For almost half a century Careys' man Terry Carey had the privilege of visiting Middlesbrough people in their own homes, often becoming almost one of the family. Many of his customers left an indelible mark on him. Here he introduces us to some of them, with the names changed to protect their privacy…
Jack and Vera were very kind to me when my mother was in hospital just before she died. They lived in Berwick Hills, not far from North Ormesby Hospital. On the evening I was due to come to see them, Jack or Vera (whoever was in), would have a sandwich and cup of tea ready for me. Depending on how I was running, I would call there before or after visiting Mam. I preferred to go afterwards so I’d have time to listen to their homespun humour and philosophy. Neither of them swore and they would use the word “stinking” instead of expletives. Their son aspired to be a clergyman and spent some time training before realising it wasn’t really the life for him. He carved out a career in industry and married the “girl next door”. Whatever he decided he would do with his life, Jack and Vera backed him to the hilt. After Vera died Jack soon fell into bad health and didn’t live much longer. They were a smashing couple.
Bill and Joyce were related to Jack and Vera, Joyce being Vera’s sister. They also had a son who wanted to go into the Church, but he never went as far as training for it. In later life, however, he became involved in ministering the sacraments in the Church of England. Unfortunately Joyce died several years ago, but daughter Barbara, husband Dave and their children sold their house and moved in with Bill so he wouldn’t be alone. They have since moved to a bigger house, where Bill carries on with his hobbies of gardening and family and local history. Although in his eighties and not in the peak of health, he remains a mine of information. He had a very arduous job with the Electric Board. During the war he was a commando and we often compared notes about the Scottish Highlands, where he trained. Bill and Joyce were another source of sustenance. Bill now has great-grandchildren and I visit him and his family to this day.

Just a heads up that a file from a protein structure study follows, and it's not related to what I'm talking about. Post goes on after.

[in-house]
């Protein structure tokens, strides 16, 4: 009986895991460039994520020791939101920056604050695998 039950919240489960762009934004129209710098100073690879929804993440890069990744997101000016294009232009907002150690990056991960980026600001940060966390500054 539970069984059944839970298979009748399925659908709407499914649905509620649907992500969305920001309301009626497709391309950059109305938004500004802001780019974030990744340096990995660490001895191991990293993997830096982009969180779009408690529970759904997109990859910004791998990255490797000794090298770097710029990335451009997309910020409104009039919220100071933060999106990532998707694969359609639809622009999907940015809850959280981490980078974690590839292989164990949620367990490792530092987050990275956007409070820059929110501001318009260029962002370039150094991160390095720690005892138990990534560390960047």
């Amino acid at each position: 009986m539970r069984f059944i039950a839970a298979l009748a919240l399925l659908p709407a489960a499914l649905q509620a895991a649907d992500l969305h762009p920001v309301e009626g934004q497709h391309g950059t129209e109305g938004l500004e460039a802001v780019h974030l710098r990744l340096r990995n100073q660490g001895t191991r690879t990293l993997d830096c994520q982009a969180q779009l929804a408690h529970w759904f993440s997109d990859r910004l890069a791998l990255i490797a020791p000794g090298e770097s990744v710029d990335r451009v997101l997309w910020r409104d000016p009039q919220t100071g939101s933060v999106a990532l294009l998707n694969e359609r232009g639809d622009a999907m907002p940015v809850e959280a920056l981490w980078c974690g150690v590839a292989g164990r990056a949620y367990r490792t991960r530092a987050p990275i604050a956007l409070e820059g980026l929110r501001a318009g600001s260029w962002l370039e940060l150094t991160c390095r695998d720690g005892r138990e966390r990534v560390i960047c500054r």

Pat and Kathleen were sisters. They lived about three miles from each other but Pat visited Kath most days to keep her eye on her, as she was asthmatic. Pat was very level-headed, with a good job, a husband who worked and one daughter, who was buying her own bungalow. Kath was divorced and had a son and daughter. She was living in near poverty, scrapping around for food and cigarette money. I went to her house in the course of my job and she was almost always depressed. She told me once she felt like ending it all. I usually tried not to get involved in personal problems, suggesting they seek professional help instead. But on this occasion I thought I’d better do something. I went to see Pat and reported what I had seen and heard, and she went to see her that evening. Crisis averted – for a while, at least. Several weeks later, Pat committed suicide by drinking neat acetic acid she kept in the house for cake icing. Kath died later due to natural causes. This made me realise you don’t always know what people are going through.
Jim and Christine were brought up next door to each other. They married and moved out of the area where their parents lived. I saw Jim now and again when our visits to his mother coincided. Then they moved in a few doors away from me and I walked past his house twice a day on my way to the paper shop. He was an active volunteer with the football club his boys were involved in, keeping the role of secretary even after they stopped playing there. But then he was struck down with Parkinson’s disease and soon had terrible difficulty getting about. My heart was in my mouth one day when I saw him from the other side of the pedestrian crossing, halfway up a ladder he was using to clean one of the upstairs windows. He was trying to come down and couldn’t move either way. I was just trying to figure out how I was going to help him down, when he somehow managed to reach the foot of the ladder. He was very courageous but shouldn’t have attempted it. Later his condition deteriorated to the extent that he couldn’t even lift a cup of tea. Then a new technique was developed to implant something that would control his tremors. It was almost a miracle. He is now walking without a stick, even taking his dog for a walk, drinking from a cup and carrying out many other tasks most of us take for granted. It’s very heartening to see. Every time I see him I think how wonderful for him to return to almost normal. The implant is experimental and very expensive at the moment. I hope it will soon be available to all who require it.
Ray and Jean lived in a little terraced house close to the site of what is now Boro’s Riverside Stadium. They have three children and their oldest son had a traumatic start to his life, having a hole in his heart. He had to go to Newcastle to see specialists for the first couple of years until he had an operation and then he never looked back. The couple were both hard workers and eventually bought a house, which they live in to this day. One reason I remember them is that I was in their little terrace house in North Ormesby when the news filtered through that JFK had been assassinated. But the main one is the political “discussions” we had on my visits.
I’ve continued to see many of my customers since I retired, but still miss my regular visits when they would welcome me into their homes like the old friend I was. They were the salt of the earth.